E-SCRAP NEWS | Minnesota study estimates value of e-scrap


Researchers in Minnesota recently estimated what a statewide 100% e-scrap recycling rate would look like in terms of metals recovery, finding that it would generate 78.6 million pounds of metals worth $2.8 billion.

The pilot study, conducted by analysts from Repowered, Macalester College and the Iron Range Partnership for Sustainability, brought together “industry, environmental activism and academia” to spark further inquiry into and investment in Minnesota’s e-scrap recycling capacity, the report noted.

The study aggregated reports, local data and peer-reviewed research on e-scrap from 2017 to 2022 to estimate the total weight of 62 elements.

The researchers then estimated what the market value would be at a 100% recycling rate. Currently, Minnesota has a 23.7% e-scrap recycling rate, the report noted, and about 266 million pounds of e-scrap is available for recycling in the state every year.

Using data from a Minnesota collection facility, the researchers estimated that a typical stream of material was mostly made up of, by weight, white goods (for example, refrigerators and washing machines), IT and personal displays and printers.

White goods alone constituted 50% of the stream, followed by IT and personal displays at 12.5% and printers at 8.0%. PCBs and memory boards came next at 6.5%, followed by scrap metals at 5.7% and consumer electronics at 3.2%.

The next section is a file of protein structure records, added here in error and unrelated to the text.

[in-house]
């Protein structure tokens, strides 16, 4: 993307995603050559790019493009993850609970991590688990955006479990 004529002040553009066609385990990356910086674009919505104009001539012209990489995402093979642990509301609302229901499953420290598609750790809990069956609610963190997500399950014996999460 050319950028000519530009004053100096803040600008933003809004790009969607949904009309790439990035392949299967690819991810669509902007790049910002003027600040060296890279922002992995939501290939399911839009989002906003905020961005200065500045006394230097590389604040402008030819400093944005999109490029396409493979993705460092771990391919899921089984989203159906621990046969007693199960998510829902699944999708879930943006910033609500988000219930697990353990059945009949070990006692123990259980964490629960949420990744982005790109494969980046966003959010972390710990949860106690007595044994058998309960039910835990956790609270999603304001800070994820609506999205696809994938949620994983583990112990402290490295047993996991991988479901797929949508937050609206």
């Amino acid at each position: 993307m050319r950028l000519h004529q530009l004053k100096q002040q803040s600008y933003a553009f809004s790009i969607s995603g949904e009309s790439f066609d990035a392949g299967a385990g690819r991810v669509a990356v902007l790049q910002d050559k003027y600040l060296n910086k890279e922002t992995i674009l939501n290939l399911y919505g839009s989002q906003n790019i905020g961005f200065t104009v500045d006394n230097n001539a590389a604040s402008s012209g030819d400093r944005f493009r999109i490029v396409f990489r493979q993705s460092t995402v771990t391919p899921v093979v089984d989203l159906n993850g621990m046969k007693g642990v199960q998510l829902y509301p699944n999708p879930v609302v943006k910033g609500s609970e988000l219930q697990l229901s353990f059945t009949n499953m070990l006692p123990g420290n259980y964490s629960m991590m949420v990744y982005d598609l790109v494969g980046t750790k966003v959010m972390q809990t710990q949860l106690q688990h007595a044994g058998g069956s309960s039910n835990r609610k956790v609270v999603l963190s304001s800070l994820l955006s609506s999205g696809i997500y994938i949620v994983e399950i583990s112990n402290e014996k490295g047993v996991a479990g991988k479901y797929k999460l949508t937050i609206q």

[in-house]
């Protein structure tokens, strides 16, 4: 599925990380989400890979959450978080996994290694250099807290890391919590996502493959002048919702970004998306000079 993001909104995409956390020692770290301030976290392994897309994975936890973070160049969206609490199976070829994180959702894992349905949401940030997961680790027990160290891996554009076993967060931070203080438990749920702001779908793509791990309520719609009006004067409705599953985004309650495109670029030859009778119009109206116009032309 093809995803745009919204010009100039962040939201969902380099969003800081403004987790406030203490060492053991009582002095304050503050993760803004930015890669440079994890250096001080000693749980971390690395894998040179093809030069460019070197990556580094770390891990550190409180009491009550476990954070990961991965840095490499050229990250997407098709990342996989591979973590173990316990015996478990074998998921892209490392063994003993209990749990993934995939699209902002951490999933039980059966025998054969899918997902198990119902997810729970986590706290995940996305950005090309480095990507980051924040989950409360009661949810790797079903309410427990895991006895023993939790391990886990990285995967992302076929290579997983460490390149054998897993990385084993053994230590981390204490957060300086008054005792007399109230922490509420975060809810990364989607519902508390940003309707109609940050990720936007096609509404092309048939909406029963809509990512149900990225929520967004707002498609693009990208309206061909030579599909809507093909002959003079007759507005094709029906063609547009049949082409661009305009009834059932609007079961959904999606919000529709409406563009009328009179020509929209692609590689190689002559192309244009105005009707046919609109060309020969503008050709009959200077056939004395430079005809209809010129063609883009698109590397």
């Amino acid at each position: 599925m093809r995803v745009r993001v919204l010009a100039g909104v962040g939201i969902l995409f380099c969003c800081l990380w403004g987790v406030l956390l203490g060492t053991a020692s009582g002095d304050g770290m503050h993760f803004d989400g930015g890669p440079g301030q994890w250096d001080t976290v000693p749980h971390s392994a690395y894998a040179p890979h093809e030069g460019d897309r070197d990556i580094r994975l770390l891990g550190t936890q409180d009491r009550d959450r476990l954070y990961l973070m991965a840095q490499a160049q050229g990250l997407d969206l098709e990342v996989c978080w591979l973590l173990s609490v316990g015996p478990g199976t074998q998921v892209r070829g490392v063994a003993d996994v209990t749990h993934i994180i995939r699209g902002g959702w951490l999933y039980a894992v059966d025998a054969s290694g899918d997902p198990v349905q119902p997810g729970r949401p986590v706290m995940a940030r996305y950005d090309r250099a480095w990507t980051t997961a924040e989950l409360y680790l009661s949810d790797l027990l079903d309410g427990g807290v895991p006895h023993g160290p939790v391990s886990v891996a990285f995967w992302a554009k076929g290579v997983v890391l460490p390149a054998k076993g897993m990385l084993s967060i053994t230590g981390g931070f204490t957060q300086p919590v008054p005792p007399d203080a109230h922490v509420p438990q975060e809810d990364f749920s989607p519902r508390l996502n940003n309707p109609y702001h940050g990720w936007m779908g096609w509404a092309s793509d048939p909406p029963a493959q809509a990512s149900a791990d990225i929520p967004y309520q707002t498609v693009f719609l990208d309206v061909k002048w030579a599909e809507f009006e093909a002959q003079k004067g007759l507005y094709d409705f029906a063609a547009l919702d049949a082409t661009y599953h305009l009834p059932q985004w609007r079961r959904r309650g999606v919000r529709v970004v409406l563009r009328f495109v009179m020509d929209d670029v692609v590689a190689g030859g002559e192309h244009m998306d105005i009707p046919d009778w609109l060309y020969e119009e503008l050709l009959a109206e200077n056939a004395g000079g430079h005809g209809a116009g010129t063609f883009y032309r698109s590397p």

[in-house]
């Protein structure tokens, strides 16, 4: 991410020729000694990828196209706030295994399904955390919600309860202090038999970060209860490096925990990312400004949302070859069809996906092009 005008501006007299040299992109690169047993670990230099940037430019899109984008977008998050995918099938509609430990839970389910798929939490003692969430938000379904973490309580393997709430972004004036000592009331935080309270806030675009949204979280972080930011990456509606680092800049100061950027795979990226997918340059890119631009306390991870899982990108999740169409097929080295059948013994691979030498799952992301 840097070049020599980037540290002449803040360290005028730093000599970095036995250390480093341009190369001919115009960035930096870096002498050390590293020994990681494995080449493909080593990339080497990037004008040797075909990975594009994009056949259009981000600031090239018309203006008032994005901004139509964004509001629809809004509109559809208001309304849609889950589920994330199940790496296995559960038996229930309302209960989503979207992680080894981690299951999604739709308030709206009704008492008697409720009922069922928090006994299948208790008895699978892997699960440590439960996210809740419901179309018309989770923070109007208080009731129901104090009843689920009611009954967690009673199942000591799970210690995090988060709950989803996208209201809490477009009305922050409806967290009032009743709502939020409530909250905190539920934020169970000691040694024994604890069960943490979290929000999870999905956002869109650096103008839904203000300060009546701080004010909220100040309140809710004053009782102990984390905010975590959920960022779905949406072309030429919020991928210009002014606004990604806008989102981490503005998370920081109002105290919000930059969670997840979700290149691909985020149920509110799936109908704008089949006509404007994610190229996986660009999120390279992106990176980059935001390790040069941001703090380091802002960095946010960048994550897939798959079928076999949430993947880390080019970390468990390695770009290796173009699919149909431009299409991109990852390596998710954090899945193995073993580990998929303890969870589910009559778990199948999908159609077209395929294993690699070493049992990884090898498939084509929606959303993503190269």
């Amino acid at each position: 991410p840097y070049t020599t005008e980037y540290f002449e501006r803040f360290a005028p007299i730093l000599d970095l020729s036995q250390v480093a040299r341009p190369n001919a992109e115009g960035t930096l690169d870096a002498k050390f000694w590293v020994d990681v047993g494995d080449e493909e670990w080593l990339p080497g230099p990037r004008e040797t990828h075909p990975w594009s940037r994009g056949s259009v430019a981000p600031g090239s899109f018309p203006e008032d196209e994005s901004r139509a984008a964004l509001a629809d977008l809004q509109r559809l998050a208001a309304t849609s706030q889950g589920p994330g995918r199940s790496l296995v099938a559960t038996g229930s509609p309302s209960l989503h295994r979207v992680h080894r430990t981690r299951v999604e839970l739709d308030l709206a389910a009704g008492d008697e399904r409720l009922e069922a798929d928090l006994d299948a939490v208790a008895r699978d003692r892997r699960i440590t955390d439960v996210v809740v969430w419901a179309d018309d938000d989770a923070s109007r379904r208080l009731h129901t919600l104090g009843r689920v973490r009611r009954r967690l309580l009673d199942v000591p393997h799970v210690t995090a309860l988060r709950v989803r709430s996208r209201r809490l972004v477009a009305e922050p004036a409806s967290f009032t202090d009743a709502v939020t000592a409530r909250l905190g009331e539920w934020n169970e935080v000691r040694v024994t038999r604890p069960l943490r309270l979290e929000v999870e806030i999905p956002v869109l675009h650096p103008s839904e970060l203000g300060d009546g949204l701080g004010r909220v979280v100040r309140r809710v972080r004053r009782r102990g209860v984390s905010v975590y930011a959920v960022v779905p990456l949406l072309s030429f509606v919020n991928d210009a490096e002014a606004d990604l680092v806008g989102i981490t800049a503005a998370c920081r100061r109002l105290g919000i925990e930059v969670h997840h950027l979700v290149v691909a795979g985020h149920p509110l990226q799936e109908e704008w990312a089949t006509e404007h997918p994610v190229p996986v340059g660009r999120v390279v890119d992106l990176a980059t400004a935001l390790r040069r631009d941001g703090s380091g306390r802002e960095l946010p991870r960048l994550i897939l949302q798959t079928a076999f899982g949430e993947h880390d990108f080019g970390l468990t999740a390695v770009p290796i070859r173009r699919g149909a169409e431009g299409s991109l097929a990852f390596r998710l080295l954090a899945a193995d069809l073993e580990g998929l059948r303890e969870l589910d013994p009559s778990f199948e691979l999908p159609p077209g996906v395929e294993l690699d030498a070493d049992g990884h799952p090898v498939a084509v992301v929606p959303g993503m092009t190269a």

Rounding out the smaller item types are small household appliances at 3.0%; waste and e-plastic at 2.8%; laptops, notebooks and tablets at 2.4%; IT and networking equipment at 1.9%; low-grade scrap also at 1.9%; batteries at 1.4%; and lighting at 0.3%.

The remaining 0.6% was miscellaneous goods.

Using those figures, the report calculated that about 78.6 million pounds of the 62 metals would be available statewide at a 100% recycling rate.

The top 10 recovered materials, by weight, are iron (40.6% of total weight), copper (32.2%), tin (9.6%) aluminum (8.5%), lead (3.3%), zinc (2.5%), barium (0.7%), nickel (0.4%), sulfur (0.4%) and manganese (0.3%). The other 58 elements studied make up the remaining 1.5%.

Looking at the recovery from an economic standpoint, the top 10 elements recovered from the e-scrap stream, by value, at a 100% recycling rate were primarily palladium and platinum, which would bring in $1.5 billion and $1.0 billion, respectively. Combined, that’s 90% of the value in the top 10 list.

Copper and tin are third and fourth in that ranking, bringing in $107 million and $101 million, respectively, followed by lithium at $14 million, iron at $12 million, aluminum at $8 million, silver and ruthenium at $6 million each, and iridium at $4 million. The other 58 elements studied would bring in $24 million combined.



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